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Curious English spelling patterns: the versatile letter <e>

What is <e> doing in these words?!

scathe

made

love

ice

egg

feet

feat

judge

 

Venezky (1999) discusses how the letter <e> often serves as a  “marker” for a specific letter-sound pattern. "For example, <v> does not normally occur in final position in English; where it would, a final <e> has been added (e.g., have, love)."  (p. 78)  

 Here are some of the patterns:

<-ve>

 “After what would otherwise be a final <v> or <u>, an <e> is added. This practice developed during the Middle English period, partly because of the graphical identity of <u> and <v>.  Examples include love, glue, have, plague, glove, and continue. “  (p. 86.)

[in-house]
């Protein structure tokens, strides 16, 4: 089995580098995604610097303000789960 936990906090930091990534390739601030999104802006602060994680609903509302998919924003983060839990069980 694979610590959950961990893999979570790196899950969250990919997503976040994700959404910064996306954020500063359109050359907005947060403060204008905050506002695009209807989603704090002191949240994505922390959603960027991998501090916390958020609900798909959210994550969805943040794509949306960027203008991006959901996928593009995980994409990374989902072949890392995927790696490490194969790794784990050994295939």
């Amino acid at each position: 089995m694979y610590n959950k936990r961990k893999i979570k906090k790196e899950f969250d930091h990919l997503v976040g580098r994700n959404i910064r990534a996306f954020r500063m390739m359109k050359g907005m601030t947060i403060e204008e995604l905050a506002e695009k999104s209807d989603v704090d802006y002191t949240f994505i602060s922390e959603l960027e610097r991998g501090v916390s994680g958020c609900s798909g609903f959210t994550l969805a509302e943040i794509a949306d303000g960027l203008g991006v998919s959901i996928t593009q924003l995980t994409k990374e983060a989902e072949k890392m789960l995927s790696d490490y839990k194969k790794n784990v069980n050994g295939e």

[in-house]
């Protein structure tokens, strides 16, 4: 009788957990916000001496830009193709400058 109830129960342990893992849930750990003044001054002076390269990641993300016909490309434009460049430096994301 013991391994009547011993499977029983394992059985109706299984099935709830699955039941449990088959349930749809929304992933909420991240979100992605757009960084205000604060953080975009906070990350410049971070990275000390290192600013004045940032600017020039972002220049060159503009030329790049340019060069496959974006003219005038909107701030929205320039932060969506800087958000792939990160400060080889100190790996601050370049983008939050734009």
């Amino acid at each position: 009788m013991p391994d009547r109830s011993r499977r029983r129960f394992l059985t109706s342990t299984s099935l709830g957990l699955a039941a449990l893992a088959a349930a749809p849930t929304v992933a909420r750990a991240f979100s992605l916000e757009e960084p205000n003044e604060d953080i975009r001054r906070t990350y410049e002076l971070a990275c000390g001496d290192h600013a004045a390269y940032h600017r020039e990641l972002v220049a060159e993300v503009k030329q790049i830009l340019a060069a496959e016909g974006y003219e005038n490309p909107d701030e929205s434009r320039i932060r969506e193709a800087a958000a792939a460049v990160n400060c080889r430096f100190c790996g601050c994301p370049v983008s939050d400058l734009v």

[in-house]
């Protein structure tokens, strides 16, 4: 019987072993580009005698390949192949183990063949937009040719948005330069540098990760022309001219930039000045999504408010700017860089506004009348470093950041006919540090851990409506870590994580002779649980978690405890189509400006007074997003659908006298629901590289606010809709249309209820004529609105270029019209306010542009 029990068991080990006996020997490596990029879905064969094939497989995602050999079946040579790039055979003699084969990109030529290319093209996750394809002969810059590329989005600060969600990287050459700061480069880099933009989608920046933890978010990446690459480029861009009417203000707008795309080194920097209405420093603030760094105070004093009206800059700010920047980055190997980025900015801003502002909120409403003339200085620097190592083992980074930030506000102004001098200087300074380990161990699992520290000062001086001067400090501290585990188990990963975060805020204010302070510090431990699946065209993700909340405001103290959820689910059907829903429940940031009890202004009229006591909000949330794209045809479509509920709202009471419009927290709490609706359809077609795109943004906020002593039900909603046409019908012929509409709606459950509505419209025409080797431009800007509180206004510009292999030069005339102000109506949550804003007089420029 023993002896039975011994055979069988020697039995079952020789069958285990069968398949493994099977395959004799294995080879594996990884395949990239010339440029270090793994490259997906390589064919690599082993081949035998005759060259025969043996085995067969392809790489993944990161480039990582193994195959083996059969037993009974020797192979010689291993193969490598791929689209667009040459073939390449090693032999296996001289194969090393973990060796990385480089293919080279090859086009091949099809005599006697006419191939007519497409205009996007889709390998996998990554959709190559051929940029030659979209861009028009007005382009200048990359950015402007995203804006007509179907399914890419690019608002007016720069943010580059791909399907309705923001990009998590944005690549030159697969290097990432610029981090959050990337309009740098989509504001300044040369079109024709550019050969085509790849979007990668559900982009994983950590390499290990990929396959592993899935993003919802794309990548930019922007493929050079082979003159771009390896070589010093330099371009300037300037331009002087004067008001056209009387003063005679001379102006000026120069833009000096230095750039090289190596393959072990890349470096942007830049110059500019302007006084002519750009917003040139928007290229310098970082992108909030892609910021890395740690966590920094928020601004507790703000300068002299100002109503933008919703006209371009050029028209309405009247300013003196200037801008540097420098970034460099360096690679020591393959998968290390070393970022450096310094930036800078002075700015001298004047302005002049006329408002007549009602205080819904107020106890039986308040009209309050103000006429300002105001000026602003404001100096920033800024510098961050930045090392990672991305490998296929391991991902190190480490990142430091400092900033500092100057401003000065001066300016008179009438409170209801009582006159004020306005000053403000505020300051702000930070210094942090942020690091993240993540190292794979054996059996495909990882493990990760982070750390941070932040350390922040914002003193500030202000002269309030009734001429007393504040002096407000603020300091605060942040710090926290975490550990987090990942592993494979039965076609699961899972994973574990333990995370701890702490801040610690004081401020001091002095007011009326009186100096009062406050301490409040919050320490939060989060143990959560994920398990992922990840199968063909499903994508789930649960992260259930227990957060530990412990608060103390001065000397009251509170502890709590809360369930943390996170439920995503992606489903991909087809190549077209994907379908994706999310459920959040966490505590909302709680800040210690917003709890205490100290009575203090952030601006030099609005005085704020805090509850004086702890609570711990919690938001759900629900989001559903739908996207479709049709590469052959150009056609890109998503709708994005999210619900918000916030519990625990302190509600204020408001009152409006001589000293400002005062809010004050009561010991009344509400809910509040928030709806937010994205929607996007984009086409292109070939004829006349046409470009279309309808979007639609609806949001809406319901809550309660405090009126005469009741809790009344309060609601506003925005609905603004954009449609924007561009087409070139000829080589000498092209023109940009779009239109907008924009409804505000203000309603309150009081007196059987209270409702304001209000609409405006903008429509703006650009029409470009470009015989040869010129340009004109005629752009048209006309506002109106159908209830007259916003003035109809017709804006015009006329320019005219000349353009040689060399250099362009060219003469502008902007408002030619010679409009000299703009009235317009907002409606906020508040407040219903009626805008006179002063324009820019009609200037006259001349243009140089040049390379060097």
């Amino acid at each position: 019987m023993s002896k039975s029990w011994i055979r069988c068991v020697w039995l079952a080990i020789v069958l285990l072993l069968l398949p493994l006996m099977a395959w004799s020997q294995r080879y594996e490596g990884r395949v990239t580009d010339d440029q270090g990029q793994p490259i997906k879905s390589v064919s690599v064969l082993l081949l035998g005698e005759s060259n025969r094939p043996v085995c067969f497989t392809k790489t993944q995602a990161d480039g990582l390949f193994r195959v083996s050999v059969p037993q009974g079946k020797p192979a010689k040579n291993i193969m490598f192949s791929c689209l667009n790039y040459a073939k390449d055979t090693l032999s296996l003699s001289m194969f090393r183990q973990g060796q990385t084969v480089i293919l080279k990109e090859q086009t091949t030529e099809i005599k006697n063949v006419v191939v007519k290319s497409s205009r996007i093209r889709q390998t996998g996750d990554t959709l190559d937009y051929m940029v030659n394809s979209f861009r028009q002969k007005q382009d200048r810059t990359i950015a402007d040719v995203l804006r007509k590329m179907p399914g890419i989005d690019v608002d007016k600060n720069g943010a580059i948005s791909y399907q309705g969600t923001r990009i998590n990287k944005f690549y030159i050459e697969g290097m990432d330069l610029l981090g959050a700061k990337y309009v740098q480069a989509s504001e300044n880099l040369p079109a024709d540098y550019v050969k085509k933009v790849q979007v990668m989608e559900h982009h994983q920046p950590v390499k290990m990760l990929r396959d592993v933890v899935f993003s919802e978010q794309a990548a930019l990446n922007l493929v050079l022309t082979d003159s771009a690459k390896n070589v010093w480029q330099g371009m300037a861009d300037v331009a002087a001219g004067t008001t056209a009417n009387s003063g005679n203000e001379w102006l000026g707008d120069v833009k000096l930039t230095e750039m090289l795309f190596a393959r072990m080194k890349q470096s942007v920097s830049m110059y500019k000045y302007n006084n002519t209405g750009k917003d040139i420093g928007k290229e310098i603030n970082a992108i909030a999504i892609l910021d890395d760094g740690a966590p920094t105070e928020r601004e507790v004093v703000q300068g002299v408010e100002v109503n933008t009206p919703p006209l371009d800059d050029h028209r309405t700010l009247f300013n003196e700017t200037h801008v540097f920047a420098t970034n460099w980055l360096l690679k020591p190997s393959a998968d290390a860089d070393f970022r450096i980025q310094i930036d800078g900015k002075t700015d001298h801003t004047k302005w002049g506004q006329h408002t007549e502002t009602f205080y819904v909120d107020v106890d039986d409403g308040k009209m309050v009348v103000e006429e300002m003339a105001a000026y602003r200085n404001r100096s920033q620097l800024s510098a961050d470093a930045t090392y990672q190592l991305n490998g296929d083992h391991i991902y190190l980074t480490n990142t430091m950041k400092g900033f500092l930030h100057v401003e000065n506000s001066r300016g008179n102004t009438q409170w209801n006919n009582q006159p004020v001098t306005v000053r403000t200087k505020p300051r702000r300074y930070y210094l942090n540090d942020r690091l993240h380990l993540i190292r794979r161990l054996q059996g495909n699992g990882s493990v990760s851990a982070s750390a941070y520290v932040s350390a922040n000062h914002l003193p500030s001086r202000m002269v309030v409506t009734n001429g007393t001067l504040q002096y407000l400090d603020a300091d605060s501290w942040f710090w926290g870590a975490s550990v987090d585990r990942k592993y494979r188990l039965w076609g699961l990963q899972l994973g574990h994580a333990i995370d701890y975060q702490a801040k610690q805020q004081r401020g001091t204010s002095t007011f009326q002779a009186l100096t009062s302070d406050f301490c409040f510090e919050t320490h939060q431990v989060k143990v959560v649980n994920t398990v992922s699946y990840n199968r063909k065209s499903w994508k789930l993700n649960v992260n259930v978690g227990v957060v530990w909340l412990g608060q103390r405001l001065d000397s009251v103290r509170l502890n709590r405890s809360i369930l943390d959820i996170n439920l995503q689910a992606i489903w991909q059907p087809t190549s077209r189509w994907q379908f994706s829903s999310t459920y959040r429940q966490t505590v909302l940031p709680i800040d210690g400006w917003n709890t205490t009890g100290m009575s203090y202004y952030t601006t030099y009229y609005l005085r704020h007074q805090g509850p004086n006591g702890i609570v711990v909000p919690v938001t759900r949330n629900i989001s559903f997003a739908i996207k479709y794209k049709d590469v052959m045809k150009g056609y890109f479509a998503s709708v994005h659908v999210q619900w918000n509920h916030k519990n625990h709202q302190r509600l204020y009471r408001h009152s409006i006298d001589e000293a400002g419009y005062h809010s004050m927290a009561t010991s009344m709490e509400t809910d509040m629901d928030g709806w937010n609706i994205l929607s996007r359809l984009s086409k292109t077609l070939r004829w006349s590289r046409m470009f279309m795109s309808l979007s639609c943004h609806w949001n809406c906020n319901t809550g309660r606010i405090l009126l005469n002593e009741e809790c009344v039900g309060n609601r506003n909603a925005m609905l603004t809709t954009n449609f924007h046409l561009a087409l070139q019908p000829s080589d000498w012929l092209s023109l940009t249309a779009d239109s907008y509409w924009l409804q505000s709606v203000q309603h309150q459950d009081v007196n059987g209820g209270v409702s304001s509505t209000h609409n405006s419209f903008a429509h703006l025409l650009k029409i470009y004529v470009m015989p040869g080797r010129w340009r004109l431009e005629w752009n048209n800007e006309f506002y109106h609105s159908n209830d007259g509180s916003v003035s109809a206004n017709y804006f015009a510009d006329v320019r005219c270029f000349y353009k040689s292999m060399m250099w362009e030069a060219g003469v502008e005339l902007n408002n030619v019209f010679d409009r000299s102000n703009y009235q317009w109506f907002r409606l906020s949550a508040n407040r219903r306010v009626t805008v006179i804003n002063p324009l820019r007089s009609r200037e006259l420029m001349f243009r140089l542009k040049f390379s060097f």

<-ge> and <-ce>

The <e> is a marker for the “soft’ sound of the consonant.  (age, fleece)

 

<-the>

The <e> is a marker for the voiced sound of <th>  (bathe)

 

<-se>

The <e> is a marker for the marker for an /s/ sound as opposed to the /z/ sound  (tense vs, tens)

 

REFERENCES

Venezky, R. (1999) The American Way of Spelling: The Structure and Origin of American English Orthography.

Children of the Code interview with Dr. Richard Venezky -  http://www.childrenofthecode.org/interviews/venezky.htm

 

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